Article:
American born Antonia Maury came from a family with a distinguished scientific background. She was a cousin of Matthew Maury, the oceanographer, a niece of Henry Draper, the physician and astronomer after whom the Harvard star catalogue was named, her sister became a paleontologist, while her father, a clergyman, was also a well-known naturalist.
Maury was educated at Vassar and graduated in 1887; two years later she became an assistant to Edward Pickering at Harvard College Observatory, as well as lecturing at various eastern colleges between 1899 and 1908. Her first assignment for Pickering was to determine the orbital period of the spectroscopic binary Zeta Ursae Majoris, also called Mizar, which was first discovered by Pickering in 1887. Maury independently discovered the second binary, Beta Aurigae and determined its orbital period.
Maury also did a lot of work on spectra, and around the same time that Cannon was revising the system of spectral classification of stars, Maury proposed an additional modification. She argued that not just the absence or presence of a particular spectral line was important, but also its appearance. Within Cannon’s system, Maury noticed that two stars having the same pattern of lines and colour were also displaying differences in line width and sharpness. She therefore introduced three further subdivisions that recognised these features. She marked stars with normal lines ‘a’, those with hazy lines ‘b’, and those that were sharp, ‘c’; intermediate cases were marked ‘ab’ or ‘ac’. This has been described as the first step in using spectroscopic criteria for the luminosities of stars. However, the system was ignored by her Harvard contemporaries as being too cumbersome, and brought her into direct conflict with Pickering, forcing her to temporarily leave the project in 1892.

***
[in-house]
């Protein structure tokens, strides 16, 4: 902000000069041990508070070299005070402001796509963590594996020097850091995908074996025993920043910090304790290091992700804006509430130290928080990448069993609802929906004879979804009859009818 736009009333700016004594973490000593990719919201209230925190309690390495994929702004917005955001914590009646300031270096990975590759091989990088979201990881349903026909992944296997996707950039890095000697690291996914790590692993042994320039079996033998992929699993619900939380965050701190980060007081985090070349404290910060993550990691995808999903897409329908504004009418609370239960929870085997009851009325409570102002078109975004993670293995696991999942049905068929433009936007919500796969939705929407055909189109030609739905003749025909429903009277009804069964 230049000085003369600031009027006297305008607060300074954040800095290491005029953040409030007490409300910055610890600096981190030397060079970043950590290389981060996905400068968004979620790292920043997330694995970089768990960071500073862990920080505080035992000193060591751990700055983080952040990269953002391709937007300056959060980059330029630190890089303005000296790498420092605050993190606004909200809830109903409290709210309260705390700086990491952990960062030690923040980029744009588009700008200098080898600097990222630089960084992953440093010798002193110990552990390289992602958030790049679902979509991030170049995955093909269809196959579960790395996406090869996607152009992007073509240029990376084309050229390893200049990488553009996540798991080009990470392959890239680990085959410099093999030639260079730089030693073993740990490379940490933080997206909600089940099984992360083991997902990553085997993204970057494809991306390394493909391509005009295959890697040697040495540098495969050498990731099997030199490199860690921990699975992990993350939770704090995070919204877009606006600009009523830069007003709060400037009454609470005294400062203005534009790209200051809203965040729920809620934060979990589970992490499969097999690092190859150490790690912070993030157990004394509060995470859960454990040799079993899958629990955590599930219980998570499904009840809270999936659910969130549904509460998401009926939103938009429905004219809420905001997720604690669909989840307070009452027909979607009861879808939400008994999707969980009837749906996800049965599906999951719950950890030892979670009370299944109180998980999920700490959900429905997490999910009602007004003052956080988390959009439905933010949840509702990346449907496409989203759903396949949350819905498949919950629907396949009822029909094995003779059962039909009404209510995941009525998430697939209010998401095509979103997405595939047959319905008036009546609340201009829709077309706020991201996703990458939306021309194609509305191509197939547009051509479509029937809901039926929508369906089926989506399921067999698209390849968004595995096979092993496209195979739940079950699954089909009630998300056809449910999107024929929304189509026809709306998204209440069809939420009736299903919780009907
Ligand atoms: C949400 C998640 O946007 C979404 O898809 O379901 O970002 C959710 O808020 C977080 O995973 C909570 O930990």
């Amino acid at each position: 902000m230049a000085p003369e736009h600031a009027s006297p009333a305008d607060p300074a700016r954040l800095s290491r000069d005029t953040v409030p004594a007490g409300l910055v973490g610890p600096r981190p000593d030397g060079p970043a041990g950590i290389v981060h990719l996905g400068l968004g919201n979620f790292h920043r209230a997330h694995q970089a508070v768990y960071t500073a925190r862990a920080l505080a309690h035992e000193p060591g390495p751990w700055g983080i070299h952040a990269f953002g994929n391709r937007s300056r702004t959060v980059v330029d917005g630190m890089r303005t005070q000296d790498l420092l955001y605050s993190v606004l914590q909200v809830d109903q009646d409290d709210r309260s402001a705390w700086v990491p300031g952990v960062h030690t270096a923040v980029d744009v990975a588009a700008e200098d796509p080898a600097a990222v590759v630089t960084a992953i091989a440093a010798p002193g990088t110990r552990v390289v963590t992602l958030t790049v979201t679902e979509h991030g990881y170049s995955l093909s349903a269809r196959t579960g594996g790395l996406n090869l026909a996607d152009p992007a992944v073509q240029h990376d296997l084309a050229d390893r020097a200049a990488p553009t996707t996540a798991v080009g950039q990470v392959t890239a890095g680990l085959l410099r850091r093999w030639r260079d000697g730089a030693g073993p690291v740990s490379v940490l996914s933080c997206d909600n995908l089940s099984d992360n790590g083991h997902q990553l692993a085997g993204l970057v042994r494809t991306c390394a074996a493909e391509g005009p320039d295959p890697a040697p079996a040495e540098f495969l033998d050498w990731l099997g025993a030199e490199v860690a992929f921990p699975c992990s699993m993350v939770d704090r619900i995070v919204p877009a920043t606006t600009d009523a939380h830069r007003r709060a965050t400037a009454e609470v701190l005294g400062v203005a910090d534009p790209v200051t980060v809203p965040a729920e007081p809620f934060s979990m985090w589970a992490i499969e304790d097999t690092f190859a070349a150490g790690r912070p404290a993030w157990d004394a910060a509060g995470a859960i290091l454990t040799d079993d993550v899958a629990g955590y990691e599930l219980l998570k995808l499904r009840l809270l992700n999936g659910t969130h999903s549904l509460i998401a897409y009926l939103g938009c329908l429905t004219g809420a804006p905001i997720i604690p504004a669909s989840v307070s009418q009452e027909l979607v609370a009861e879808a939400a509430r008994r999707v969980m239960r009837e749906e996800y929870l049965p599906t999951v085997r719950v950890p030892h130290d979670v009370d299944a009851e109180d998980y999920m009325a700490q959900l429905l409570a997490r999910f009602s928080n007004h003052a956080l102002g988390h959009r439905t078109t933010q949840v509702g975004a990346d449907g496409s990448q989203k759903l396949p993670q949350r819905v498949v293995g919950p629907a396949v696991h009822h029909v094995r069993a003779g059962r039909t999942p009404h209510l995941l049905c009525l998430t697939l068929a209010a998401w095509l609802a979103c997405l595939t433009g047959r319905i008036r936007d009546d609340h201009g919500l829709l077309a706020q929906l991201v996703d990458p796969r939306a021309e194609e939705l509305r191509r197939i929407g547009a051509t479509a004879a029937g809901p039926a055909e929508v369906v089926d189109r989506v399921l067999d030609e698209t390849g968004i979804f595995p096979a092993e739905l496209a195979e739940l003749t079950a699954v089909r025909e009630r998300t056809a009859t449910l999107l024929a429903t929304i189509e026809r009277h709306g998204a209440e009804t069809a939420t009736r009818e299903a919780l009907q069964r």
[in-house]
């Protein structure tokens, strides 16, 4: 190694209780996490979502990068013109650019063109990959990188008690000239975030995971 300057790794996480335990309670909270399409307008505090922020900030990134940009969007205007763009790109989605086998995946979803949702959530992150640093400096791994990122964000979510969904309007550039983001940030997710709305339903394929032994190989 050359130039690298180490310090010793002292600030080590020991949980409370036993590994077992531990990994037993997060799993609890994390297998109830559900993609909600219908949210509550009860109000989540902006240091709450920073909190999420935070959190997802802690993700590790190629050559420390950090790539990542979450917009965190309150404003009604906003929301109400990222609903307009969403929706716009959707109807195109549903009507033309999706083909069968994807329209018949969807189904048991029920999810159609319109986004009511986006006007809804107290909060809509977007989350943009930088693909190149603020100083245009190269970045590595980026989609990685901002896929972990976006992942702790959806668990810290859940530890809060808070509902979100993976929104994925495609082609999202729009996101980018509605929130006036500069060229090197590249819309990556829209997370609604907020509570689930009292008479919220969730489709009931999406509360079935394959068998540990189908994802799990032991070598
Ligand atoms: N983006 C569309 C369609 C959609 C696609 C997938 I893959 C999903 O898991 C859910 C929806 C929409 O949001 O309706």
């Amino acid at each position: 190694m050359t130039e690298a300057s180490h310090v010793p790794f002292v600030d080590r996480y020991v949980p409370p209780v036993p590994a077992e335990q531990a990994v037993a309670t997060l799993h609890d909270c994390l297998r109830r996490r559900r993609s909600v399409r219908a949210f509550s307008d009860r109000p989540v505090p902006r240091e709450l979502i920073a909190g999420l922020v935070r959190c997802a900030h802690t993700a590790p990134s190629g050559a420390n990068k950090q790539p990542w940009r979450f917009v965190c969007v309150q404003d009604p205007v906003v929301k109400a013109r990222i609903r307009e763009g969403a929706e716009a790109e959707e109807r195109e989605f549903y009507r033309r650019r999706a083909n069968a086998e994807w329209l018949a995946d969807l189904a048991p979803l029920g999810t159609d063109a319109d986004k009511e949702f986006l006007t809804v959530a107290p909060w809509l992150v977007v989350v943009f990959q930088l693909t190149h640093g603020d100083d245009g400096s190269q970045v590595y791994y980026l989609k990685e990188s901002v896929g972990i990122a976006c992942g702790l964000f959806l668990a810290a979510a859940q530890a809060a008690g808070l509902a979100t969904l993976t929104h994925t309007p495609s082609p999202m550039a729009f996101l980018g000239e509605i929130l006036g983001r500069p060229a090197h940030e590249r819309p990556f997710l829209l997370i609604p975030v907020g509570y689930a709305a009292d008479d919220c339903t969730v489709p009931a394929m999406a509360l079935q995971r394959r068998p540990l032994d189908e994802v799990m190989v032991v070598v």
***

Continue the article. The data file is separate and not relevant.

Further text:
Even having left the Observatory, Pickering urged her to complete her work or else hand it over to someone else. Maury demanded to be acknowledged as the author of her work, a gesture commonly denied to women scientists. After much conflict, she eventually got her way, and her catalogue of over 600 stars appeared in volume 28 of the Harvard Annals in 1897, and was the first issue to have the name of a woman on the title page.
Although Pickering continued to downplay the importance of Maury's work, one person, Ejnar Hertzsprung was quick to see the significance of her classification system and in 1905 pointed out that c-type and ac-type stars were brighter than a- or b-type stars. Of all the catalogues published, only Maury's classification provided the distinction that he was looking for. Maury's work was vital in Hertzprung's formulation which came to be known as the Hertzprung-Russel diagram. Her contribution to spectral analysis was finally acknowledged in 1922 when the International Astronomical Union modified its official classification system based on Annie Cannon's system to include the prefix c-to a certain spectral type defined by narrow and sharp lines.
Although Maury did not return to Harvard for over a decade after the publication of her catalogue, she continued to research spectroscopic binary stars. She turned her attention to the complex spectroscopic binary, Beta Lyrae, and publishing her conclusions based on over 300 spectra of the star in a treatise in the Harvard Annals in 1933.